Summary: The Prospective Outcomes of Injury Study recruited 2856 New Zealand residents from 5 regions of New Zealand. At 12 months post-injury, high levels of adverse outcomes were evident in both Māori (n=405) and non-Māori (n=1875), although higher proportions of Māori than non-Māori were experiencing disability, problems with mobility and psychological distress. In analyses that controlled for pre-injury and injury-related characteristics, Māori were at greater risk of disability, of having problems with mobility, having trouble performing usual activities, being in psychological distress and were more likely to report ‘barely/not enough’ household income at 12 months compared to non-Māori.

Comment: Although the findings may confirm what we expect or experience, it is good to have the evidence published and in such a good journal. Research is currently underway to better understand and improve outcomes for Māori living with injury.

Reference: Aust N Z J Public Health 2014;38(3):227-33


Maori Health Review

Survival on home dialysis in New Zealand

Authors: Marshall MR et al.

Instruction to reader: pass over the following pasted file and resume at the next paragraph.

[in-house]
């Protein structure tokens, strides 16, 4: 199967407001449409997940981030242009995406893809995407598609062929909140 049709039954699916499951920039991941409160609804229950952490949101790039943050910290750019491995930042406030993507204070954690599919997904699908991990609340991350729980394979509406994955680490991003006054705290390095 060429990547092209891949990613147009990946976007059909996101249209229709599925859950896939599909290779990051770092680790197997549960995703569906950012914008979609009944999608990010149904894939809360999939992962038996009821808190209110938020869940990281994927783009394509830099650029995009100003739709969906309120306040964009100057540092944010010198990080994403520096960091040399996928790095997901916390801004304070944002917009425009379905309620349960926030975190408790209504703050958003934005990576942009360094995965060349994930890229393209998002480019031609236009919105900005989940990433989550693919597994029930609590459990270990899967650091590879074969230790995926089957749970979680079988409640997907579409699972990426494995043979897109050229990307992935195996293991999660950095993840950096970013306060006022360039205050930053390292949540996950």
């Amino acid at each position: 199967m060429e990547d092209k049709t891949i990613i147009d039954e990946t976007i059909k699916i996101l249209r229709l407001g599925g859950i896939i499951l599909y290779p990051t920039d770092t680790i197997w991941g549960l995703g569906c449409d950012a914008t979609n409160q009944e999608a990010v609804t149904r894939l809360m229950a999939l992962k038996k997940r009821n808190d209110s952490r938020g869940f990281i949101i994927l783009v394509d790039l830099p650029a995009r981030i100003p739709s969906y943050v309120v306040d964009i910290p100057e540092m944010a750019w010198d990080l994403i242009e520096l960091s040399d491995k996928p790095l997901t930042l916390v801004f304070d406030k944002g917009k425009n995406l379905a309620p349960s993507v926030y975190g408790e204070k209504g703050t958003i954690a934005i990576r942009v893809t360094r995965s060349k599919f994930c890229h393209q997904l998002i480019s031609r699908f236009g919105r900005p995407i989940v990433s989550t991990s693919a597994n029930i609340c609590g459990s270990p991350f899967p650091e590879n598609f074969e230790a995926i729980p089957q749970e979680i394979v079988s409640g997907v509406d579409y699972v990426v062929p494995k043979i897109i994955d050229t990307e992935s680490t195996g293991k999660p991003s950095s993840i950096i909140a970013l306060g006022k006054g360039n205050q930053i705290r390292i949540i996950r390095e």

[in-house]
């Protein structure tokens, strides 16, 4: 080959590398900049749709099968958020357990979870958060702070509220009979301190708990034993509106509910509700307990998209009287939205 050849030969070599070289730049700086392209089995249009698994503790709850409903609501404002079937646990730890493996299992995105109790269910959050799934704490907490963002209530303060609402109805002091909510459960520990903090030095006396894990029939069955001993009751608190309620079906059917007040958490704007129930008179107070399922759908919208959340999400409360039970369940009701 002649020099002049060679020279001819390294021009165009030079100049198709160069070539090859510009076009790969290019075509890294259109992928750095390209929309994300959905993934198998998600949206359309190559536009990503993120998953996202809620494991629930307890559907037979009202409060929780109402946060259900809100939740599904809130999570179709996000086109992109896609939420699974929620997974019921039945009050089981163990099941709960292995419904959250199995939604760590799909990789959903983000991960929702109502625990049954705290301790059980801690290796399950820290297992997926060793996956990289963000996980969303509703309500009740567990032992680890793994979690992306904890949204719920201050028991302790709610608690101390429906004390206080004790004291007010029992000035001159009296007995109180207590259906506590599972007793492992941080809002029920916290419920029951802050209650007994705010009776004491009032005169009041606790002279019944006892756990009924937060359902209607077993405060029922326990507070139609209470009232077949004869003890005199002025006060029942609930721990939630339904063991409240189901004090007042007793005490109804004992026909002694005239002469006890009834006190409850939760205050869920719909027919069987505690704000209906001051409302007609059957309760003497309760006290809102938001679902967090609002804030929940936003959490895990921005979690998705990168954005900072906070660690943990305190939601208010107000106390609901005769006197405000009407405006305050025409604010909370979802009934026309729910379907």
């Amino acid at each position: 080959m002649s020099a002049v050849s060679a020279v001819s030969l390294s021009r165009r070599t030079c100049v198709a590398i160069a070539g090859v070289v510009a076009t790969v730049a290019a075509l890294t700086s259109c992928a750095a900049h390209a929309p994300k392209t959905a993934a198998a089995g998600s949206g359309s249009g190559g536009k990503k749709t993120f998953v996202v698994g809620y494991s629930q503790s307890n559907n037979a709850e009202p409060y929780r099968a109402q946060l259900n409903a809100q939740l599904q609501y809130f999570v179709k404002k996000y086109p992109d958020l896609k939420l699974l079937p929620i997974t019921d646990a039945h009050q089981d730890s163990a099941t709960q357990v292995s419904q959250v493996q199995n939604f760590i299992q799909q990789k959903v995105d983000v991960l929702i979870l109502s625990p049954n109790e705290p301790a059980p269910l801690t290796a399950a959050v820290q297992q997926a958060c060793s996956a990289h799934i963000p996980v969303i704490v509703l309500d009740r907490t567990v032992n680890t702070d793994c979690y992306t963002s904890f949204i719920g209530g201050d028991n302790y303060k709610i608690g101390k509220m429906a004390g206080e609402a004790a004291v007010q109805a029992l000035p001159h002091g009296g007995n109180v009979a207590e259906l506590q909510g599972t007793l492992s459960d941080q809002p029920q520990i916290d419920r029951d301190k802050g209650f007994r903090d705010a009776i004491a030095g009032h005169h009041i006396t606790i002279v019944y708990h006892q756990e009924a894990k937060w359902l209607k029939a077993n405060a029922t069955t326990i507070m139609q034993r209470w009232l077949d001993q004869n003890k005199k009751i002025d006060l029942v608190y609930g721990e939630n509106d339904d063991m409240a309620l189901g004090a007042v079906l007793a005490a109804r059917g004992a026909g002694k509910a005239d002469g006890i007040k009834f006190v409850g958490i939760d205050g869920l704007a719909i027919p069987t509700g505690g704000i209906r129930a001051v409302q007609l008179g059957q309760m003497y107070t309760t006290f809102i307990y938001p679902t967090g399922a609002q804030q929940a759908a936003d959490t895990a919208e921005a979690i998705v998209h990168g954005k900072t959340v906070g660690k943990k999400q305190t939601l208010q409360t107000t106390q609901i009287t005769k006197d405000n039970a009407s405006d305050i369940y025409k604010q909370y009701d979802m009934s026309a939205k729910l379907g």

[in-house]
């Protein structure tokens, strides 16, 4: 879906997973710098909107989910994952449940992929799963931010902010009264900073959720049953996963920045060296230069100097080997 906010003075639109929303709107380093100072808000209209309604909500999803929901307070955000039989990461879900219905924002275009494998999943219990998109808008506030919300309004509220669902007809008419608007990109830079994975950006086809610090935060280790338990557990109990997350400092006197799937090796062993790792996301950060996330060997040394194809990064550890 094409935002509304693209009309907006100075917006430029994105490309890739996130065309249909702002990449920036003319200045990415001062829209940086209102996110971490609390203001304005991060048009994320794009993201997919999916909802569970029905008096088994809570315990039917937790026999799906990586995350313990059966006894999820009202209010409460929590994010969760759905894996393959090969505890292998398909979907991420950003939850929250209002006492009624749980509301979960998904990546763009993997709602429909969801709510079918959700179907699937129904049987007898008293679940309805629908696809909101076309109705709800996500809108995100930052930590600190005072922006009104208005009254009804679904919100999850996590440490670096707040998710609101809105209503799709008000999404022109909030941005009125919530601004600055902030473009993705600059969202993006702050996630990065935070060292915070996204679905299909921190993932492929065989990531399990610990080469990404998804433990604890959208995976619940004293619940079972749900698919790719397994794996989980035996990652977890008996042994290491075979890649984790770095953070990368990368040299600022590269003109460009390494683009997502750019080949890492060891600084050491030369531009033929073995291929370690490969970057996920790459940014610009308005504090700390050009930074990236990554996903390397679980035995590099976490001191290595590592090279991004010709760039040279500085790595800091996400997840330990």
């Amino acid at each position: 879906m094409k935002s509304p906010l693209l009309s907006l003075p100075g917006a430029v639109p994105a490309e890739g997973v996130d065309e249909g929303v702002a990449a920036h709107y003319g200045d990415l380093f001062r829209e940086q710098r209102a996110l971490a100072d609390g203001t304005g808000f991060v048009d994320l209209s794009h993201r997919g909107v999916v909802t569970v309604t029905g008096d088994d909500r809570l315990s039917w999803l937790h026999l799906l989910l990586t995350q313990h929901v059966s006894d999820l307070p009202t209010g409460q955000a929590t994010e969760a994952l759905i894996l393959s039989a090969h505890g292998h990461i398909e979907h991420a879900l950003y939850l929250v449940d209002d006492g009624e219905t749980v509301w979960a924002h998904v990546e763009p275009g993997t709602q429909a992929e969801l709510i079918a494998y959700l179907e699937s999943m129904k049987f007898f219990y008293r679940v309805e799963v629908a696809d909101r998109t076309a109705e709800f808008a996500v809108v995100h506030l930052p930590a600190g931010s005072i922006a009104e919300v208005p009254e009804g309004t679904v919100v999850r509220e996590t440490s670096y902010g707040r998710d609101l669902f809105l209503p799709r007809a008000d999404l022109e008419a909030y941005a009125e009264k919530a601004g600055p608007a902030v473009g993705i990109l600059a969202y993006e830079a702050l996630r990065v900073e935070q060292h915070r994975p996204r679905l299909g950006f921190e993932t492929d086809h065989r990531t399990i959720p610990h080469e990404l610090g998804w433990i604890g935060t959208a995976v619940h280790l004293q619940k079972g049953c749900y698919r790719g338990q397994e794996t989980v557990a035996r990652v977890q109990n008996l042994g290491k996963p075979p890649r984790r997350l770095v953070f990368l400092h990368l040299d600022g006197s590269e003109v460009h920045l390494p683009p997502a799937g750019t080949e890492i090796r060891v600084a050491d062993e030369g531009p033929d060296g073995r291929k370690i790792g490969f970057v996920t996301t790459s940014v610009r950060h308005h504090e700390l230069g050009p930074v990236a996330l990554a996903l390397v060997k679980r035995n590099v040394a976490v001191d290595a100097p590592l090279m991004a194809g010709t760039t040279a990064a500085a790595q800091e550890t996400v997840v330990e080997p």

Summary: Data were retrospectively analysed from a cohort of New Zealanders in the Australian and New Zealand Dialysis and Transplant Registry (ANZDATA) Registry. Survival was compared over a 15-year period between those treated with home haemodialysis (HD; defined as dialysis in an independent fashion in an unstaffed setting using either HD or peritoneal dialysis [PD]) and those treated with facility HD (defined as dialysis in a dependent fashion at a staffed hospital or satellite dialysis HD unit), adjusting for measured patient risk factors such as age and co-morbidity. A total of 6419 adult patients with 3254 deaths were identified over 20,042 patient-years of follow-up with sufficient data for modelling. Patients treated with PD and facility HD had comparable demographics and co-morbidity. However, compared to those treated with PD or facility HD, patients on home HD were younger, more likely to have end-stage kidney disease (ESKD) secondary to single-organ (e.g. glomerulonephritis) rather than systemic disease, and less likely to have diabetes mellitus or medical co-morbidity. Compared to facility HD, home dialysis (as a unified category) was associated with an overall 13% lower mortality risk. In a second set of analyses that compared facility HD with PD and home HD separately, there was no difference in mortality risk between PD and facility HD, although PD was associated with a 20% lower mortality risk in the early period (<3 years) that was offset by a 33% greater mortality risk in the late period (>3 years), with no overall net effect. Overall, there was a 52% lower mortality risk associated with home HD, with no significant variation of the presence and extent of this effect over time. Effect modification and less observable benefit was associated with PD in those with diabetes mellitus, co-morbidity, and in New Zealand Māori and Pacific people. There was no effect modification by age or by era.